Troubleshooting KVM Virtualization Problem With Log Files

by on January 12, 2010 · 0 comments· LAST UPDATED February 1, 2011

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There are various log files stored on the host system to assist with debugging KVM related problems. In this tutorial, I will cover log file locations and tools used to track down KVM problems.

=> $HOME/.virtinst/virt-install.log - virt-install tool log file.

=> $HOME/.virt-manager/virt-manager.log - virt-manager tool log file.

=> /var/log/libvirt/qemu/ - Log files for each running virtual machine. If centos is virtual machine name, than log file is /var/log/libvirt/qemu/centos.log.

You can use the grep and other Linux tools to view this files:
# tail -f /var/log/libvirt/qemu/freebsd.log
# grep something $HOME/.virtinst/virt-install.log

Connecting To Console

Use the virsh command to connect to guest serial console as follows :
# virsh list
# virsh console freebsd

This is useful to troubleshoot problem such as networking and much more from host itself. However, you need to configure guest operating system for a serial console. See how to setup a serial console for FreeBSD and CentOS virtual machines.

KVM Configuration Files

You can edit configuration file to define hardware properties for VMs or other setup. They are located in /etc/libvirt/qemu/ directory. Here is sample FreeBSD guest configuration file.
less /etc/libvirt/qemu/freebsd.xml
OR
virsh dumpxml freebsd
Sample outputs:

<domain type='kvm'>
  <name>freebsd</name>
  <uuid>6b7f44df-b67a-b1e1-0f9a-40c9ad760b0a</uuid>
  <memory>524288</memory>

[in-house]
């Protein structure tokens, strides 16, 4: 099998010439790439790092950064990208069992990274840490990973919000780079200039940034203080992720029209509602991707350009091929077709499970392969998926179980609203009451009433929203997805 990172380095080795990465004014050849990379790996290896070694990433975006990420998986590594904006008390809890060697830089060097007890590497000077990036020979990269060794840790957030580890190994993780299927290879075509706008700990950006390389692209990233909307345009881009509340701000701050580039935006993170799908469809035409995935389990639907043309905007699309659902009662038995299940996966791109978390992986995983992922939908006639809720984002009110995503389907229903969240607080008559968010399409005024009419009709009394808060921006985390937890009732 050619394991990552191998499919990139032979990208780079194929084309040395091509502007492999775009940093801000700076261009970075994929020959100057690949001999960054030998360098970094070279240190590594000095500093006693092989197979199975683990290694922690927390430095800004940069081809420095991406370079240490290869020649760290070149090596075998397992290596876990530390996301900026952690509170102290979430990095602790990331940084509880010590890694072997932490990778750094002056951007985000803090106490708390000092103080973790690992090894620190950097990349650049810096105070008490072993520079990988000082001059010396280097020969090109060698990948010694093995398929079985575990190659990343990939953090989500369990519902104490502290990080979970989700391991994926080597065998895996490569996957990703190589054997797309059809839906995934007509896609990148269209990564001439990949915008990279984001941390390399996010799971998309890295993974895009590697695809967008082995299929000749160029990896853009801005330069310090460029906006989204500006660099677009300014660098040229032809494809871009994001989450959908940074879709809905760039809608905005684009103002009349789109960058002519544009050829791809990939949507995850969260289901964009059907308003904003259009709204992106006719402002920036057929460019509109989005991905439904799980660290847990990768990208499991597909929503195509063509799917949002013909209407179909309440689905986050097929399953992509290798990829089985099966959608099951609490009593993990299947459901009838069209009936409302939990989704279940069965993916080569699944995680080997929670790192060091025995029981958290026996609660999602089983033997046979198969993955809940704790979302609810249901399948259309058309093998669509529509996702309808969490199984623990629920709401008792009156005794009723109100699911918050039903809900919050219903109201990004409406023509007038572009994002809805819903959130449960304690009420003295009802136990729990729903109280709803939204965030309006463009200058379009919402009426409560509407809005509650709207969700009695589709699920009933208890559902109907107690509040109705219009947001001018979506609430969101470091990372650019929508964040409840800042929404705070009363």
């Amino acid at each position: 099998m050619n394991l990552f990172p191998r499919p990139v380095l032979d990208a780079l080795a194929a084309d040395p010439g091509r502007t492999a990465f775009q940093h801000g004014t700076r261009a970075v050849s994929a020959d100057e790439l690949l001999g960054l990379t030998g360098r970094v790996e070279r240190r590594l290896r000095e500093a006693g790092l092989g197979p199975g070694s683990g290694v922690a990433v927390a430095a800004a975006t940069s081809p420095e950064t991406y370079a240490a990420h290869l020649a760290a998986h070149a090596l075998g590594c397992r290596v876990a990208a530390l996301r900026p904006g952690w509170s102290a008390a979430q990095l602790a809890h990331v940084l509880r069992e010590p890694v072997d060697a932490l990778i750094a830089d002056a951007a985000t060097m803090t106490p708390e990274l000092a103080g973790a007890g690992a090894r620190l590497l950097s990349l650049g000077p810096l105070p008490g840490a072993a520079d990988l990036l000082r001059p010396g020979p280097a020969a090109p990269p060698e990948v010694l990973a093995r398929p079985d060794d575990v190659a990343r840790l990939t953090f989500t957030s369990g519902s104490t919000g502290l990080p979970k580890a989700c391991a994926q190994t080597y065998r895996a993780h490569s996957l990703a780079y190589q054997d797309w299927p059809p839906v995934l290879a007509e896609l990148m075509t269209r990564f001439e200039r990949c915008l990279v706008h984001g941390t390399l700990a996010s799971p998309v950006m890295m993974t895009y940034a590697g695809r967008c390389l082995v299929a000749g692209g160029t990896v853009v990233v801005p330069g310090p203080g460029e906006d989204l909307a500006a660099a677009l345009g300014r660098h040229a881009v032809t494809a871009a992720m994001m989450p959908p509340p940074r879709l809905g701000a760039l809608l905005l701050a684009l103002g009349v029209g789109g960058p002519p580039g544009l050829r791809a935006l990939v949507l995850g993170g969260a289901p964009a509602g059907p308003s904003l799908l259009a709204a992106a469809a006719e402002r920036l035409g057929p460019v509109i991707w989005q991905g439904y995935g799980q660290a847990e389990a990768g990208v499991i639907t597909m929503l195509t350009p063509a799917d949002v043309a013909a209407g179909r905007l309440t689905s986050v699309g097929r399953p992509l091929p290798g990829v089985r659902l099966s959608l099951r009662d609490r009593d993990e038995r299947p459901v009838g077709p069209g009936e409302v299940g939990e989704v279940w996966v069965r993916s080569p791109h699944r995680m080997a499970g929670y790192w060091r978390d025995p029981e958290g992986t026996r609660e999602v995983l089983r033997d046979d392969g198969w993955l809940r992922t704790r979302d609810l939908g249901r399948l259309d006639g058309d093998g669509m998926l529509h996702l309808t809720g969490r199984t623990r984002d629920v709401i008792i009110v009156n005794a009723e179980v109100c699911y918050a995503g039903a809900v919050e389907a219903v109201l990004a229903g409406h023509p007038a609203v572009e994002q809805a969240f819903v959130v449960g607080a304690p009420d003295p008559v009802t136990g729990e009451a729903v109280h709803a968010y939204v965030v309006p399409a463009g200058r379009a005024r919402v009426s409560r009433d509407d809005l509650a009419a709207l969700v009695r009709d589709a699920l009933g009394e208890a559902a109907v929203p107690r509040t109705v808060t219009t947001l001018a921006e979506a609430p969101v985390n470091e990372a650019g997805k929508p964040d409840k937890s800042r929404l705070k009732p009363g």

<currentMemory>524288</currentMemory>
  <vcpu>1</vcpu>
  <os>
    <type arch='x86_64' machine='rhel5.4.0'>hvm</type>
    <boot dev='hd'/>
  </os>
  <features>
    <acpi/>
    <apic/>
    <pae/>
  </features>
  <clock offset='utc'/>
  <on_poweroff>destroy</on_poweroff>
  <on_reboot>restart</on_reboot>
  <on_crash>restart</on_crash>
  <devices>
    <emulator>/usr/libexec/qemu-kvm</emulator>
    <disk type='file' device='disk'>
      <driver name='qemu' cache='none'/>
      <source file='/nfs/freebsd73.img'/>
      <target dev='hda' bus='ide'/>
    </disk>
    <disk type='file' device='cdrom'>
      <target dev='hdc' bus='ide'/>
      <readonly/>
    </disk>
    <interface type='bridge'>
      <mac address='54:53:01:12:4c:0a'/>
      <source bridge='br0'/>
      <model type='ne2k_pci'/>
    </interface>
    <interface type='bridge'>
      <mac address='54:53:02:1e:9c:0b'/>
      <source bridge='br1'/>
      <model type='ne2k_pci'/>
    </interface>
    <serial type='pty'>
      <target port='0'/>
    </serial>
    <console type='pty'>
      <target port='0'/>
    </console>
    <input type='mouse' bus='ps2'/>
    <graphics type='vnc' port='-1' autoport='yes' keymap='en-us'/>
  </devices>
</domain>
 

When you create guests with the virt-manager or virt-install, the guests configuration files are created automatically in the /etc/libvirt/qemu/ directory. You can use this file error checking. You can edit this file using a text editor or virsh command itself:
virsh edit freebsd
virsh edit centos

KVM tools

Type the following command to install kvm-tools package which contains some diagnostics and debugging tools for KVM, such as kvmtrace and kvm_stat, enter:
# yum -y install kvm_tools
You need to mount debugfs, enter:
# mount -t debugfs debugfs /sys/kernel/debug
# kvm_stat

Sample outputs:

Fig.01: Getting stats about KVM with kvm_stat

Fig.01: Getting stats about KVM with kvm_stat


You can use normal tools to troubleshoot and get other information using the following tools:

  • ps, pstree, and top
  • vmstat, iostat, and lsof
  • tcpdump, brctl, ip, and ifconfig
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